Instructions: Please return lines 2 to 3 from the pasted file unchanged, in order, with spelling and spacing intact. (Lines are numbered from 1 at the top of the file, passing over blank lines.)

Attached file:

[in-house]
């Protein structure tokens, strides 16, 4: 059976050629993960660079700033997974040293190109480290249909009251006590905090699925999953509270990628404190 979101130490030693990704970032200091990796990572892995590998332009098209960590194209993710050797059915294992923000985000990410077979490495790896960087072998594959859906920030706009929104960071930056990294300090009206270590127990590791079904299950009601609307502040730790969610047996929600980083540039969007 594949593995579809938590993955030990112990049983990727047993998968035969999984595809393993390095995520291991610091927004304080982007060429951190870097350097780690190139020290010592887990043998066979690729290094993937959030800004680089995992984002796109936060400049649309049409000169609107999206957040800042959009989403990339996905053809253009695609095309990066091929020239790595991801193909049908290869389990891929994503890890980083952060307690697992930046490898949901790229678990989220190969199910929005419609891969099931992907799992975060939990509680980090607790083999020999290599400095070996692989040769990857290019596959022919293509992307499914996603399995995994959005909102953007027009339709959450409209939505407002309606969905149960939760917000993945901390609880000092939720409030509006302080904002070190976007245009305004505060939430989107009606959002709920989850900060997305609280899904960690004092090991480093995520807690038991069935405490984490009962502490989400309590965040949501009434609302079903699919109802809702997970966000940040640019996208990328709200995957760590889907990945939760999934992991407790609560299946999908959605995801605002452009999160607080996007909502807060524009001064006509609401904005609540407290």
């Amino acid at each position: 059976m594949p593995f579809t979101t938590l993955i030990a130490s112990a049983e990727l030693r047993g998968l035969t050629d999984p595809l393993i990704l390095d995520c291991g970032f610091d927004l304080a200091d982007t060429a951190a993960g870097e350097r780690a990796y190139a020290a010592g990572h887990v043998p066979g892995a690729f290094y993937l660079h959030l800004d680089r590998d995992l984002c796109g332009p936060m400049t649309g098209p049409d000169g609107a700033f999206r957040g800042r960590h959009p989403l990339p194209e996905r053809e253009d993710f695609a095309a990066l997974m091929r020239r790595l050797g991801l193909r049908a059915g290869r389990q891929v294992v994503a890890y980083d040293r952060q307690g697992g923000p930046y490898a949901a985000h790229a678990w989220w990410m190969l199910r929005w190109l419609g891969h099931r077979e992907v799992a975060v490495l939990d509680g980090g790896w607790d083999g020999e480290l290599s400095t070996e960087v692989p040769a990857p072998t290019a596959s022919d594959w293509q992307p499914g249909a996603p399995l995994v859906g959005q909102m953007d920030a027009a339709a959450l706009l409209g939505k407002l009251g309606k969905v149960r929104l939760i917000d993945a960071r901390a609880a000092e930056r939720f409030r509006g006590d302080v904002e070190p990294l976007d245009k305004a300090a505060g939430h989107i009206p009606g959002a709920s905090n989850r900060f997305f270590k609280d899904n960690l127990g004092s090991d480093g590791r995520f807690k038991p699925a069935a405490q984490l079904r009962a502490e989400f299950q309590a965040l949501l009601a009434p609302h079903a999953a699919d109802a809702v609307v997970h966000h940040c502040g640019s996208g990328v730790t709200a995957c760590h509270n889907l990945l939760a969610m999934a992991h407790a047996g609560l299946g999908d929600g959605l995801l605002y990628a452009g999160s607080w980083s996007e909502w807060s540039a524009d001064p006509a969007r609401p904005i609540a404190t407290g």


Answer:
């Protein structure tokens, strides 16, 4: 059976050629993960660079700033997974040293190109480290249909009251006590905090699925999953509270990628404190 979101130490030693990704970032200091990796990572892995590998332009098209960590194209993710050797059915294992923000985000990410077979490495790896960087072998594959859906920030706009929104960071930056990294300090009206270590127990590791079904299950009601609307502040730790969610047996929600980083540039969007 594949593995579809938590993955030990112990049983990727047993998968035969999984595809393993390095995520291991610091927004304080982007060429951190870097350097780690190139020290010592887990043998066979690729290094993937959030800004680089995992984002796109936060400049649309049409000169609107999206957040800042959009989403990339996905053809253009695609095309990066091929020239790595991801193909049908290869389990891929994503890890980083952060307690697992930046490898949901790229678990989220190969199910929005419609891969099931992907799992975060939990509680980090607790083999020999290599400095070996692989040769990857290019596959022919293509992307499914996603399995995994959005909102953007027009339709959450409209939505407002309606969905149960939760917000993945901390609880000092939720409030509006302080904002070190976007245009305004505060939430989107009606959002709920989850900060997305609280899904960690004092090991480093995520807690038991069935405490984490009962502490989400309590965040949501009434609302079903699919109802809702997970966000940040640019996208990328709200995957760590889907990945939760999934992991407790609560299946999908959605995801605002452009999160607080996007909502807060524009001064006509609401904005609540407290």
């Amino acid at each position: 059976m594949p593995f579809t979101t938590l993955i030990a130490s112990a049983e990727l030693r047993g998968l035969t050629d999984p595809l393993i990704l390095d995520c291991g970032f610091d927004l304080a200091d982007t060429a951190a993960g870097e350097r780690a990796y190139a020290a010592g990572h887990v043998p066979g892995a690729f290094y993937l660079h959030l800004d680089r590998d995992l984002c796109g332009p936060m400049t649309g098209p049409d000169g609107a700033f999206r957040g800042r960590h959009p989403l990339p194209e996905r053809e253009d993710f695609a095309a990066l997974m091929r020239r790595l050797g991801l193909r049908a059915g290869r389990q891929v294992v994503a890890y980083d040293r952060q307690g697992g923000p930046y490898a949901a985000h790229a678990w989220w990410m190969l199910r929005w190109l419609g891969h099931r077979e992907v799992a975060v490495l939990d509680g980090g790896w607790d083999g020999e480290l290599s400095t070996e960087v692989p040769a990857p072998t290019a596959s022919d594959w293509q992307p499914g249909a996603p399995l995994v859906g959005q909102m953007d920030a027009a339709a959450l706009l409209g939505k407002l009251g309606k969905v149960r929104l939760i917000d993945a960071r901390a609880a000092e930056r939720f409030r509006g006590d302080v904002e070190p990294l976007d245009k305004a300090a505060g939430h989107i009206p009606g959002a709920s905090n989850r900060f997305f270590k609280d899904n960690l127990g004092s090991d480093g590791r995520f807690k038991p699925a069935a405490q984490l079904r009962a502490e989400f299950q309590a965040l949501l009601a009434p609302h079903a999953a699919d109802a809702v609307v997970h966000h940040c502040g640019s996208g990328v730790t709200a995957c760590h509270n889907l990945l939760a969610m999934a992991h407790a047996g609560l299946g999908d929600g959605l995801l605002y990628a452009g999160s607080w980083s996007e909502w807060s540039a524009d001064p006509a969007r609401p904005i609540a404190t407290g």